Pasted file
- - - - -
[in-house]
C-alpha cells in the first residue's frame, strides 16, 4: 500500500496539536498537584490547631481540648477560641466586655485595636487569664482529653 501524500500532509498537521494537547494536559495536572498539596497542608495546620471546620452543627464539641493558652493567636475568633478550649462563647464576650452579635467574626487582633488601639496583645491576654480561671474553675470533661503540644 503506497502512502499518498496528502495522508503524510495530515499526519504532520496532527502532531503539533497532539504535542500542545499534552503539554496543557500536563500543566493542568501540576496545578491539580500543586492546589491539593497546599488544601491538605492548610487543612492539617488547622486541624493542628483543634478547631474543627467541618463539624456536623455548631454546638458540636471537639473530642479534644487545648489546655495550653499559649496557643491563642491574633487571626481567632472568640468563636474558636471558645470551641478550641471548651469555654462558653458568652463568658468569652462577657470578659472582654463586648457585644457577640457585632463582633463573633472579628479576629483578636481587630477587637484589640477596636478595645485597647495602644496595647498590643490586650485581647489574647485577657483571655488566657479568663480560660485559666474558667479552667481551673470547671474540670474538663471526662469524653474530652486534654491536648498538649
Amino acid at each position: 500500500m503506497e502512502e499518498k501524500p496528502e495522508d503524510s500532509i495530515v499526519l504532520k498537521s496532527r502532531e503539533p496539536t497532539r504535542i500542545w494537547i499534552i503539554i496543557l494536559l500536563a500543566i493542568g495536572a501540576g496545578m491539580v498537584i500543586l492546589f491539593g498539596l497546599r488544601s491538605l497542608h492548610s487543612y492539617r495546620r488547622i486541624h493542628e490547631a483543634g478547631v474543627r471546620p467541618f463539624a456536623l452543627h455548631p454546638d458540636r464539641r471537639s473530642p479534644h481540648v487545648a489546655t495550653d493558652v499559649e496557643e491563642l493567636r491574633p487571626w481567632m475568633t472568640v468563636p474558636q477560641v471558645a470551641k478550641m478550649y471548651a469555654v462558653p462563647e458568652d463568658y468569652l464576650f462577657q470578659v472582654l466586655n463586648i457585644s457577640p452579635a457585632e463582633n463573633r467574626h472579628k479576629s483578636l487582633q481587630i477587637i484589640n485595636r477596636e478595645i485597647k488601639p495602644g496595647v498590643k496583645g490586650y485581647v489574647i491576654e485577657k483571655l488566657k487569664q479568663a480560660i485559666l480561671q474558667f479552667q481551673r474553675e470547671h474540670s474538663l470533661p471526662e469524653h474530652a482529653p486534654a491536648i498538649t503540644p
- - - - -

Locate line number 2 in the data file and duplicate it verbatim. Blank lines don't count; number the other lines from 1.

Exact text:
C-alpha cells in the first residue's frame, strides 16, 4: 500500500496539536498537584490547631481540648477560641466586655485595636487569664482529653 501524500500532509498537521494537547494536559495536572498539596497542608495546620471546620452543627464539641493558652493567636475568633478550649462563647464576650452579635467574626487582633488601639496583645491576654480561671474553675470533661503540644 503506497502512502499518498496528502495522508503524510495530515499526519504532520496532527502532531503539533497532539504535542500542545499534552503539554496543557500536563500543566493542568501540576496545578491539580500543586492546589491539593497546599488544601491538605492548610487543612492539617488547622486541624493542628483543634478547631474543627467541618463539624456536623455548631454546638458540636471537639473530642479534644487545648489546655495550653499559649496557643491563642491574633487571626481567632472568640468563636474558636471558645470551641478550641471548651469555654462558653458568652463568658468569652462577657470578659472582654463586648457585644457577640457585632463582633463573633472579628479576629483578636481587630477587637484589640477596636478595645485597647495602644496595647498590643490586650485581647489574647485577657483571655488566657479568663480560660485559666474558667479552667481551673470547671474540670474538663471526662469524653474530652486534654491536648498538649